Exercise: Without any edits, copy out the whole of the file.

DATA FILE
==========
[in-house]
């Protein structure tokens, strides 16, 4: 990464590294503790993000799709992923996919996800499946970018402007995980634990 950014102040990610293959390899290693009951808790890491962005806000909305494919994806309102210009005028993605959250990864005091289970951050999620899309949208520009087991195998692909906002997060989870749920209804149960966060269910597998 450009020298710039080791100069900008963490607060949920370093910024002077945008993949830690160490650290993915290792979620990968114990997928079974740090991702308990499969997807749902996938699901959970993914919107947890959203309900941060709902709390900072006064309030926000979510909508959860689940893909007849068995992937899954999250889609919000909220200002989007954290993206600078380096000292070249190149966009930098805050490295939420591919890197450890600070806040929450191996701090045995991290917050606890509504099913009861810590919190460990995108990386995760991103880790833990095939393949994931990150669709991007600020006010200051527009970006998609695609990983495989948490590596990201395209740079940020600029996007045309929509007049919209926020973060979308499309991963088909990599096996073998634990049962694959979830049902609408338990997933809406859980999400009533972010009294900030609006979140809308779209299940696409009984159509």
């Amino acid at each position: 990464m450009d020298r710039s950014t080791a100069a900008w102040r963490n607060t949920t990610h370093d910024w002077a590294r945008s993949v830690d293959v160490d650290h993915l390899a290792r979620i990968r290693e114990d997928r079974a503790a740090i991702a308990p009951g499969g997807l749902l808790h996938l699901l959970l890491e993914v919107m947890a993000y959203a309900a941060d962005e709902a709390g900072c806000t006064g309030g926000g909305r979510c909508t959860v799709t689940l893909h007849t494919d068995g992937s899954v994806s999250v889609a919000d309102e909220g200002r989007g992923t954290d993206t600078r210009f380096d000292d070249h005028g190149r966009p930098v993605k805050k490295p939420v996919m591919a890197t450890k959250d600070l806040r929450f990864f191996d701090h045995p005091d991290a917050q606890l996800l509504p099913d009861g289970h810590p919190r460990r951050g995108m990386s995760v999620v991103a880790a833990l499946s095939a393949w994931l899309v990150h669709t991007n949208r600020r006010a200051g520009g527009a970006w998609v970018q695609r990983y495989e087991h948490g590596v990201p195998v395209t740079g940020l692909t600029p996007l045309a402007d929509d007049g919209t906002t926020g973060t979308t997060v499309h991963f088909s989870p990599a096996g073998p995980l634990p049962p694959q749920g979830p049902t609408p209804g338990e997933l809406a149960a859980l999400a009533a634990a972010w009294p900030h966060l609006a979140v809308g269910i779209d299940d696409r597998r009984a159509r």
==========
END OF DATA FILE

[in-house]
């Protein structure tokens, strides 16, 4: 990464590294503790993000799709992923996919996800499946970018402007995980634990 950014102040990610293959390899290693009951808790890491962005806000909305494919994806309102210009005028993605959250990864005091289970951050999620899309949208520009087991195998692909906002997060989870749920209804149960966060269910597998 450009020298710039080791100069900008963490607060949920370093910024002077945008993949830690160490650290993915290792979620990968114990997928079974740090991702308990499969997807749902996938699901959970993914919107947890959203309900941060709902709390900072006064309030926000979510909508959860689940893909007849068995992937899954999250889609919000909220200002989007954290993206600078380096000292070249190149966009930098805050490295939420591919890197450890600070806040929450191996701090045995991290917050606890509504099913009861810590919190460990995108990386995760991103880790833990095939393949994931990150669709991007600020006010200051527009970006998609695609990983495989948490590596990201395209740079940020600029996007045309929509007049919209926020973060979308499309991963088909990599096996073998634990049962694959979830049902609408338990997933809406859980999400009533972010009294900030609006979140809308779209299940696409009984159509």
């Amino acid at each position: 990464m450009d020298r710039s950014t080791a100069a900008w102040r963490n607060t949920t990610h370093d910024w002077a590294r945008s993949v830690d293959v160490d650290h993915l390899a290792r979620i990968r290693e114990d997928r079974a503790a740090i991702a308990p009951g499969g997807l749902l808790h996938l699901l959970l890491e993914v919107m947890a993000y959203a309900a941060d962005e709902a709390g900072c806000t006064g309030g926000g909305r979510c909508t959860v799709t689940l893909h007849t494919d068995g992937s899954v994806s999250v889609a919000d309102e909220g200002r989007g992923t954290d993206t600078r210009f380096d000292d070249h005028g190149r966009p930098v993605k805050k490295p939420v996919m591919a890197t450890k959250d600070l806040r929450f990864f191996d701090h045995p005091d991290a917050q606890l996800l509504p099913d009861g289970h810590p919190r460990r951050g995108m990386s995760v999620v991103a880790a833990l499946s095939a393949w994931l899309v990150h669709t991007n949208r600020r006010a200051g520009g527009a970006w998609v970018q695609r990983y495989e087991h948490g590596v990201p195998v395209t740079g940020l692909t600029p996007l045309a402007d929509d007049g919209t906002t926020g973060t979308t997060v499309h991963f088909s989870p990599a096996g073998p995980l634990p049962p694959q749920g979830p049902t609408p209804g338990e997933l809406a149960a859980l999400a009533a634990a972010w009294p900030h966060l609006a979140v809308g269910i779209d299940d696409r597998r009984a159509r």